The quest for Canele – Batch No 6

Things are getting better. Using less liquid provided a flat bottom once again and I removed the egg whites in this recipe. Here is the recipe

Canele Recipe (makes 6.5 Canele)

7/8 cup whole milk
1.5 tbp unsalted good quality butter
1.5 – 2 tsp vanilla
3/4 cup cane sugar
.5 tsp sea salt
2 large egg yolks (or you can use 2 whole eggs)
(if you use the whole egg it will be lighter/less dense)
1/3 cup flour + 1 tsp + 1tbs  (95ml)
2 – 2.6 tbs Kahula (yes, this is the secret to my Canele)

Add milk and butter in saucepan
Scald milk, bring to 180-185 degrees (183 degrees)
Add the sugar to the milk & butter mixture and dissolve

Put 2 egg yolks in a small bowl and scramble a little bit
pour over milk mixture slowly to temper eggs

In a bowl combine sugar, salt, & flour
Pour egg mixture over dry ingredients
Blend together in a blender or try to mix out all lumps
(some strain the mixture, this can help, but I don’t usually do this)
Add vanilla & Kahula

Refrigerate for 48 hours
Coat  molds with beeswax and butter mixture

Bake

Fill molds to about .5″ below the top
Use lower middle oven rack
preheat oven and dish to 475 then lower to 450 and bake 15-20 min
lower oven to 375 bake 40-45 min (look for the rich deep brown color)

Testing baking in a Le Creuset (I don’t recommend this)

My wife is a great cook and has good taste in cookware. She recently bought a Le Creuset dutch oven. We talked about it and thought would be a good idea to bake the Canele in the dutch oven. These are heavy cast iron pots. The retain heat really well. We figured because of this the cooking temperature would be more consistent. This turned out to be a bit scary I’ll go over the details below.

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I preheated oven along with the Dutch oven. Then I placed the molds inside this screaming hot pot with high sides. Just getting close, I could feel the heat radiating from the pot. I couldn’t use tongs to place the molds inside because the silicone with soft sizes and liquid batter would be crushed. I couldn’t use gloves because with them on I didn’t have much dexterity. I had to put them in with my bare hands. I thought several times I was going to burn my arm on the high sides. This was terrifying and I would strongly recommend against it unless you are armor plated. Next time I’ll use my wife’s Le Creset braiser. It has much lower sides.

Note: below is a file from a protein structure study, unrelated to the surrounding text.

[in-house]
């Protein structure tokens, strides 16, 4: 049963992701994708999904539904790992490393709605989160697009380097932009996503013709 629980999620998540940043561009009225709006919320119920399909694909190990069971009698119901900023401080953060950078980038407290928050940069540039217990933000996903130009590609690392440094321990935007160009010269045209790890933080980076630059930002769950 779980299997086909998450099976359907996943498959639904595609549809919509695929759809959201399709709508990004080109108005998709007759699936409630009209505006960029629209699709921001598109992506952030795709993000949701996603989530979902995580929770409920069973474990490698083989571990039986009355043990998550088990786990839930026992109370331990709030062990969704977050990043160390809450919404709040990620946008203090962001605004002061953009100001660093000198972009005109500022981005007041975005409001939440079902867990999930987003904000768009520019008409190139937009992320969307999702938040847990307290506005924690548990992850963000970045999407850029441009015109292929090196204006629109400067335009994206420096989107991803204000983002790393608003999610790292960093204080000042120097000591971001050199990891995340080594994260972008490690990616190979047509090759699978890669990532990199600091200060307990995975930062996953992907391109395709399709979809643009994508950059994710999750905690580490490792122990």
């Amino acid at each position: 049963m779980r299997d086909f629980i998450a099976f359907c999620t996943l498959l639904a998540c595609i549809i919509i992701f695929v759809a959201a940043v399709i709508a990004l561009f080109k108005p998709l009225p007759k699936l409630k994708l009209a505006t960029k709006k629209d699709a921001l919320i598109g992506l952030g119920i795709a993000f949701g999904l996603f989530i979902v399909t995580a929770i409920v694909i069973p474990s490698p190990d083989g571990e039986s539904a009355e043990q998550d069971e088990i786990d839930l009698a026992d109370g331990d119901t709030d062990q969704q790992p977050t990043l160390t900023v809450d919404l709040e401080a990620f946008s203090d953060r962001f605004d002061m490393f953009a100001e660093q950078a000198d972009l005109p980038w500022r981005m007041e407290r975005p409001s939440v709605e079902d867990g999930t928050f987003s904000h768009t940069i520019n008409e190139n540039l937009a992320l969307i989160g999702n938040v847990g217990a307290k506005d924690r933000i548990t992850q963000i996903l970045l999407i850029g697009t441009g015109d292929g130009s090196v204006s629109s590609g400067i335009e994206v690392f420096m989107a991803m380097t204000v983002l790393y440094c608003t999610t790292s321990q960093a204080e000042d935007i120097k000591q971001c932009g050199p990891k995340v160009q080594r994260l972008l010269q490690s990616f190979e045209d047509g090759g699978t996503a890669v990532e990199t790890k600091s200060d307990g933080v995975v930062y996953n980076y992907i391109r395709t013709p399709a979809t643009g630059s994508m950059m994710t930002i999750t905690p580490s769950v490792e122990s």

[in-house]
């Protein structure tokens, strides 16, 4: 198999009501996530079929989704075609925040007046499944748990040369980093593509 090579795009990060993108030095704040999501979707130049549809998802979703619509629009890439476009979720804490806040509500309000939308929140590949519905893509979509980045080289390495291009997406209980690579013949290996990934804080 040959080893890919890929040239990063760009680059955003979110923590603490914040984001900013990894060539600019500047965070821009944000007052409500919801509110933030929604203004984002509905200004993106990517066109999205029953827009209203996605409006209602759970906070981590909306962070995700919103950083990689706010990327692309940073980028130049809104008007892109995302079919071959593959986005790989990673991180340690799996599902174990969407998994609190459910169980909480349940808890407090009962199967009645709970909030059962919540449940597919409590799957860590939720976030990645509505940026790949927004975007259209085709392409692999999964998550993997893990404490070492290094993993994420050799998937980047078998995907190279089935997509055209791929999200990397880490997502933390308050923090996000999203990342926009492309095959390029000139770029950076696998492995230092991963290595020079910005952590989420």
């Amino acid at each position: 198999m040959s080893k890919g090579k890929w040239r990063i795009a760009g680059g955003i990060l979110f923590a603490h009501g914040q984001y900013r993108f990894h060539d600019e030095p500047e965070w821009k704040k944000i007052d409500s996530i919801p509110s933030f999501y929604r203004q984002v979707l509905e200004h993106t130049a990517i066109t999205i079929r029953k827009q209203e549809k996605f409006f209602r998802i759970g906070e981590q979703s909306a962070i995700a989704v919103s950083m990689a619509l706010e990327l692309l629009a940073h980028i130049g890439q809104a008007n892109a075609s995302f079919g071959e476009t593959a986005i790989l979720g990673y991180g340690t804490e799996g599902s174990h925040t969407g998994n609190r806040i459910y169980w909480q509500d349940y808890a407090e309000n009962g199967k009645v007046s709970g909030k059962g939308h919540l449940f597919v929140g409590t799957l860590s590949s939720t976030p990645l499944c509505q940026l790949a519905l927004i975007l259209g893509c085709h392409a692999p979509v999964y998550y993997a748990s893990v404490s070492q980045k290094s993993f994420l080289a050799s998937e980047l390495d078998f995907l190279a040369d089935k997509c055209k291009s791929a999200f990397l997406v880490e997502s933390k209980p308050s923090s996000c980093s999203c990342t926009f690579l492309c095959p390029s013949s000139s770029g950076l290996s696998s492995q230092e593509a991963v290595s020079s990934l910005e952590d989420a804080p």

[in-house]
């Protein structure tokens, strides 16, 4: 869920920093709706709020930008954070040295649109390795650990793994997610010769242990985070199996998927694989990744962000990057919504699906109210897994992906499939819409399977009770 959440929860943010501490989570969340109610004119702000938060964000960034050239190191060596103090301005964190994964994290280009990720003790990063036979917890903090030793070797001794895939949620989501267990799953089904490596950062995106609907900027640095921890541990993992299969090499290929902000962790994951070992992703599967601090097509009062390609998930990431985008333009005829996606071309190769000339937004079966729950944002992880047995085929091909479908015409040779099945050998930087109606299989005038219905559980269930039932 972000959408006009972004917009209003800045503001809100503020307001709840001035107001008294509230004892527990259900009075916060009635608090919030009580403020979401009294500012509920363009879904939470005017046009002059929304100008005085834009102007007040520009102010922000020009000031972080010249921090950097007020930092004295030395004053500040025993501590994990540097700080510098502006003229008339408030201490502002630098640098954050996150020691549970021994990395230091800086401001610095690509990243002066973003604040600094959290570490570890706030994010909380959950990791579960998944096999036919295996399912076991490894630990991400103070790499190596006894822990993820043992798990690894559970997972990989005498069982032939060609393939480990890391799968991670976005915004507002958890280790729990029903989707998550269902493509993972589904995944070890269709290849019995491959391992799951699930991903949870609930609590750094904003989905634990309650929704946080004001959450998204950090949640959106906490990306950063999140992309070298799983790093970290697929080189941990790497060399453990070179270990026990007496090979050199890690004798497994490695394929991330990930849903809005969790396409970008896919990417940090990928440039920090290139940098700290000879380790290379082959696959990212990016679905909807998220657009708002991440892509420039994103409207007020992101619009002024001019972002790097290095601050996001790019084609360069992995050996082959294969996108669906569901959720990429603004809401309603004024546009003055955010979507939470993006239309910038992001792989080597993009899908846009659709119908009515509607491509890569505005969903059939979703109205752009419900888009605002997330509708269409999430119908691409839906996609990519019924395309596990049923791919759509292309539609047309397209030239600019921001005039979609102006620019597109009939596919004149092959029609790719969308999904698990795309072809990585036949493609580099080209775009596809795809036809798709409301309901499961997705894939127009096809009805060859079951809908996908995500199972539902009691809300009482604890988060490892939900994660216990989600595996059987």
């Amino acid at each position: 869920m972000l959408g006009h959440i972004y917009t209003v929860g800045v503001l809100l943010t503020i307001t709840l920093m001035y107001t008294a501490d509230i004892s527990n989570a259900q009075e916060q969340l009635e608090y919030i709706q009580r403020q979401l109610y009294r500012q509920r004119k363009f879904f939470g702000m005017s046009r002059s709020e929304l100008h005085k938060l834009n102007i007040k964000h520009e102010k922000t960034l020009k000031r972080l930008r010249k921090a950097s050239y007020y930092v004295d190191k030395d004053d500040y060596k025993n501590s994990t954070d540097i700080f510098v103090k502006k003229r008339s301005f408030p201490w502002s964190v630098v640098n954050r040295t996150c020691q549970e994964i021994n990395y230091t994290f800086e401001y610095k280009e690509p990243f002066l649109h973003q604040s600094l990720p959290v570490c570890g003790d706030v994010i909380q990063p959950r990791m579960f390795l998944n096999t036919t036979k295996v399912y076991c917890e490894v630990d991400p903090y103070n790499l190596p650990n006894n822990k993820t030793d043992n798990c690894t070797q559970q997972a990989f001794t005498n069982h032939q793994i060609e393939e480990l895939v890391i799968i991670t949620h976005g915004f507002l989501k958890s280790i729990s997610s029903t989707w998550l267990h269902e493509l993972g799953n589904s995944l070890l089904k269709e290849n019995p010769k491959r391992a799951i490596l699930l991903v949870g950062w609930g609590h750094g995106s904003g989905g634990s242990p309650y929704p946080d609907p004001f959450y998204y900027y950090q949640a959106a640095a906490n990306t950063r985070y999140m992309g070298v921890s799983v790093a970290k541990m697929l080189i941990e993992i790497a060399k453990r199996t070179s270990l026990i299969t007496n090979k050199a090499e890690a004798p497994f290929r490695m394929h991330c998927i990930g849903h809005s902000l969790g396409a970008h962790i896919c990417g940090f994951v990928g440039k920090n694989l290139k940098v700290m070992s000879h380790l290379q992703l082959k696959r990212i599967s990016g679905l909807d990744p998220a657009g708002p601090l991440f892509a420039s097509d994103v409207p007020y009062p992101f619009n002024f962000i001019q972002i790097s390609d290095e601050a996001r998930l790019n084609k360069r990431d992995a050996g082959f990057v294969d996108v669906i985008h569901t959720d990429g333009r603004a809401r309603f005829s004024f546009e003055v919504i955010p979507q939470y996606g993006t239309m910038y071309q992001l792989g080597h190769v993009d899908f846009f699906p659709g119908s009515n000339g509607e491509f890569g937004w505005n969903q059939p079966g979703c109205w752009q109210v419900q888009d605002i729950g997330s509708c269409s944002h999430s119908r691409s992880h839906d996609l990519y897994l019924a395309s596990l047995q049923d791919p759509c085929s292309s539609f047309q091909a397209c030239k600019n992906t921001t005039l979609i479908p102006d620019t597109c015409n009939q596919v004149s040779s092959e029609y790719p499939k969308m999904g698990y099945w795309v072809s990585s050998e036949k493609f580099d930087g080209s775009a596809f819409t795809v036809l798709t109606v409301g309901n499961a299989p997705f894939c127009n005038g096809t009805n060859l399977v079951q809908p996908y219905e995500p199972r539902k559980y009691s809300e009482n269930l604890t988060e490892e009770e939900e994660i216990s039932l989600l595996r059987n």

This batch came out really well, however they didn’t have a very dark crust. The flavor and texture was excellent. One nice thing about cooking in a pot was the ease of taking them in and out of the oven. I could easily grab the handles and take the entire batch out. My new cotton oven gloves were just barely up to the task. I could feel the heat of the 450 degree pot as I lifted it. I know that I couldn’t have held it too long with out temperature rated gloves.

The damn things raised way out of the molds again. Higher then I’ve ever seen them. Here is a photo, it doesn’t show it, but they raised up two or three times higher then the one on the right.

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I took this batch out several times to tap and shake them back into their molds. My wife was very enthusiastic about this and helped by using tongs and shaking them side to side. The funny thing was the pot was so hot that they kept rising even after taking them out of the oven. I placed the pot on top of a cutting board and could smell the remnants of the pot cooking onion bits left on the board.

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One thing I don’t like about the rising effect the exposure to the oven heat over bakes and burns the edges. For some reason even thought they rose significantly out of the molds somehow the pot protected the edges from burning. There were air pockets in some of them, others were more consistent.

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